By Eexception to the rule at the Steinberg Center of the roundabout.
Photo: Joan Marcus, 2022
If I hadn’t seen that from Dave Harris Miscellaneous play this season Tambo & Bone at Playwright’s Horizons, Maybe I didn’t understand my reaction to his play at the Black Box Theater in the Roundabout, exception to the rule. That’s not quite right either – exception deliberately dwells in its ambiguities, so it is folly to pretend to understand. but tambo cracks open exception in a way; It is fortunate that the two pieces are produced so close together.
The elevator pitch for exception to the ruleat least, is clear: it is The Breakfast Club meets No exit. When five black teenagers enter room 111 on a Friday afternoon to serve detention – first romantic Tommy (Malik Childs) and glamorous Mikayla (Amandla Jahava), then Mikayla’s unfriendly ex-boyfriend Dayrin (Toney Goins), free spirit Dasani (Claudia Logan), and the principled Abdul (Mister Fitzgerald) – we hear a stern voice on the intercom warning all students to behave themselves in the hallways. “There’s no school on Monday,” says the voice as the door slams shut behind them. “Have a safe weekend.” We’re not more than a few minutes in room 111 when we begin to wonder if maybe the kids are locked up, forgotten, and in permanent detention.
They’re all puzzled that the supervising teacher hasn’t shown up, but that confuses them less than the presence of the sixth student – Erika (MaYaa Boateng) or, as Abdul calls her, “college-bound Erika”. The others, all regulars, know her from her academic performance, although she doesn’t seem to have met any of them. Overly prudish, nervously tugging at their sleeves and stunned by the rules – can’t they even get something from the machine? — Erika is a fish in uncharted waters. But she’s also the kind of fish that wastes little time being bossy with the other sea creatures. Dayrin has been telling Tommy about Mikayla’s sexual history (“a bad girl is a girl who sucks your… soul dry,” says Tommy, still innocent), and in the midst of a hilarious argument about it that, Erika protests.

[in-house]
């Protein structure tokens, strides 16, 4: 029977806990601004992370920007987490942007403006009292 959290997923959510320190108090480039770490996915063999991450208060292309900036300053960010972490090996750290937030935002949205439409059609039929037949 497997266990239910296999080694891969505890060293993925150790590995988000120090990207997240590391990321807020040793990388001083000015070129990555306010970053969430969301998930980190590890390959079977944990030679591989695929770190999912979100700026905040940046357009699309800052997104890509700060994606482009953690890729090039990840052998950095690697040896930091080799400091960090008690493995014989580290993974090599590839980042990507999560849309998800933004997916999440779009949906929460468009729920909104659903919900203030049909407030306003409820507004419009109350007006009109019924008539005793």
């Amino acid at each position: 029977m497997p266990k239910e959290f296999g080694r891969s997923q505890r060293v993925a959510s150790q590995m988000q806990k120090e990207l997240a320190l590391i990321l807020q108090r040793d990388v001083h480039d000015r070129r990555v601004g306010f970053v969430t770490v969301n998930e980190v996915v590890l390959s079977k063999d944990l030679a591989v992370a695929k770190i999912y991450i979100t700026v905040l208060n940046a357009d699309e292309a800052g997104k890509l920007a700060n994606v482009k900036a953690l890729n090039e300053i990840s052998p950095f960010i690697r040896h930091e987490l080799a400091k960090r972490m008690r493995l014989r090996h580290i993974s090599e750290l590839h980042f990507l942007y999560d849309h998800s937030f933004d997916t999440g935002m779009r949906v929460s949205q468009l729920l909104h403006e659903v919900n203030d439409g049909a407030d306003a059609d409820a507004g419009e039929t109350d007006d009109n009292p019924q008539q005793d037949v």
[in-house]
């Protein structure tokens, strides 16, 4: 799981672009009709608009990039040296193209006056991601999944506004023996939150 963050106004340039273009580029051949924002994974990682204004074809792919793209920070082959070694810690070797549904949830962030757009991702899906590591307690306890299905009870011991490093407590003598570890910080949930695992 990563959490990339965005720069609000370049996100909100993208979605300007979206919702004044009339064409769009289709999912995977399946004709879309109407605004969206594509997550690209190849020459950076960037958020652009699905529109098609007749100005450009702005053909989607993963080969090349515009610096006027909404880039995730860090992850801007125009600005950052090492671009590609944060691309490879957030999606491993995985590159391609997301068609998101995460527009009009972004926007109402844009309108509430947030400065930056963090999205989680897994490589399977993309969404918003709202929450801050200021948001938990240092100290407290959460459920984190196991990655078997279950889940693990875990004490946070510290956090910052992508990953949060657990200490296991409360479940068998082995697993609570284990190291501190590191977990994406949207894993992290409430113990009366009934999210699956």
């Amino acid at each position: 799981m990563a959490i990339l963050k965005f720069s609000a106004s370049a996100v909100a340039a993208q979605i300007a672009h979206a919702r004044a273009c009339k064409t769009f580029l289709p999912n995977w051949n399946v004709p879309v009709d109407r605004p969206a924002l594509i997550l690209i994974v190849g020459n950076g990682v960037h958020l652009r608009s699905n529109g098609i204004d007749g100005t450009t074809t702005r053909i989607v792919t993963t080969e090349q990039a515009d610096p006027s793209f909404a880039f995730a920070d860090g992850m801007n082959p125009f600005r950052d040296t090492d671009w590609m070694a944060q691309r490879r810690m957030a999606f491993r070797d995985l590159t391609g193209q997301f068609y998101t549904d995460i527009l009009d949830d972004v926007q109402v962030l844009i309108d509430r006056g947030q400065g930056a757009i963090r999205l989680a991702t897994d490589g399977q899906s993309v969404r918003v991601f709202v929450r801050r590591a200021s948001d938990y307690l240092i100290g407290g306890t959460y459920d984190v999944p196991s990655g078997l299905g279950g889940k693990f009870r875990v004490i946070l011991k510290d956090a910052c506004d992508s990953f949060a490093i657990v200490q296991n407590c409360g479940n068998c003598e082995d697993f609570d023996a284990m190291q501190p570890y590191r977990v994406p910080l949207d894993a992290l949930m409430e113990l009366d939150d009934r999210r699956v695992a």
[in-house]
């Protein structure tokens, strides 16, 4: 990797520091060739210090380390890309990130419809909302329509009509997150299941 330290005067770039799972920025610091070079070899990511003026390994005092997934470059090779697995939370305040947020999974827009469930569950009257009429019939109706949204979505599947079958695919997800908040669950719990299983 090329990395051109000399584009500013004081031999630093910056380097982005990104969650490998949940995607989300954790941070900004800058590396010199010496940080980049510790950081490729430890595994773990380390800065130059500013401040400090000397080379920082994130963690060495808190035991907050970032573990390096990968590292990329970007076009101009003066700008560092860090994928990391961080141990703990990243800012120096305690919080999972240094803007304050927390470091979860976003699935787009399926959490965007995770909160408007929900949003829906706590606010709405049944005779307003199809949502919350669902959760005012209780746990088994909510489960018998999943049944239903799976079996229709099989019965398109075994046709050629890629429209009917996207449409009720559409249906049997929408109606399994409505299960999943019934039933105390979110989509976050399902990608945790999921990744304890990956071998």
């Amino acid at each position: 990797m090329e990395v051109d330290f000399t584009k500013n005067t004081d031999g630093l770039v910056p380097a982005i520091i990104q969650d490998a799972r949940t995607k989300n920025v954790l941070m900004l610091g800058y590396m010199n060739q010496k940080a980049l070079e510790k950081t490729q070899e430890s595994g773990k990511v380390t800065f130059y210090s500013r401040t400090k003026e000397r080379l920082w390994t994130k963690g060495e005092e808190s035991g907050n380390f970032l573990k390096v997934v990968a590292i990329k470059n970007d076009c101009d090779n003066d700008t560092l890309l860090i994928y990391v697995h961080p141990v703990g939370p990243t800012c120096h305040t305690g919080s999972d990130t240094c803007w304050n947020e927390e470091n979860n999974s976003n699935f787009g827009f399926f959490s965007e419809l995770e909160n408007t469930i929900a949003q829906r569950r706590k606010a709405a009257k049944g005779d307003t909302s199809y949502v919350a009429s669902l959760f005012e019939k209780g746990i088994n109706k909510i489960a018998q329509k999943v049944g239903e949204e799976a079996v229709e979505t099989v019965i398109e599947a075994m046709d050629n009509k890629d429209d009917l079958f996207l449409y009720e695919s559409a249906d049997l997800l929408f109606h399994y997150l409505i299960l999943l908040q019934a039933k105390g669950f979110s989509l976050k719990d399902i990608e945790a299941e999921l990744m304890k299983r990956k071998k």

I thought detention was quiet.
A place where everyone remembers the mistakes that got them here and then learns not to make the same mistakes again.
And you leave differently than you came.
Why else would they bring you here?
The answer, of course, is that the “she” and the “you” are not exactly what they appear to be. These teenagers face authority, the state, white supremacy and the system. Distortions over the intercom and increasingly frightening noises from the hallway make the school appear first like a prison, then like a glittering symbol for prison, a metaphor for the circular inner-city pipeline these teenagers are trapped in. Even long after the point at which it’s obvious that they’re stranded, they’re too scared of the consequences (a word repeated in resounding tones on the intercom) to do anything. If you ask for help, you will end up in detention; showing anger gets you in jail; If you need food, you end up in detention; Expressing sexuality will get you in jail. If you’re in jail, you’ll end up in jail. Only Erika – for reasons she won’t yell at Dayrin until the end of the play – has the option to escape, and to do so she must choose to turn her back on the others and, as Dayrin says, forget them .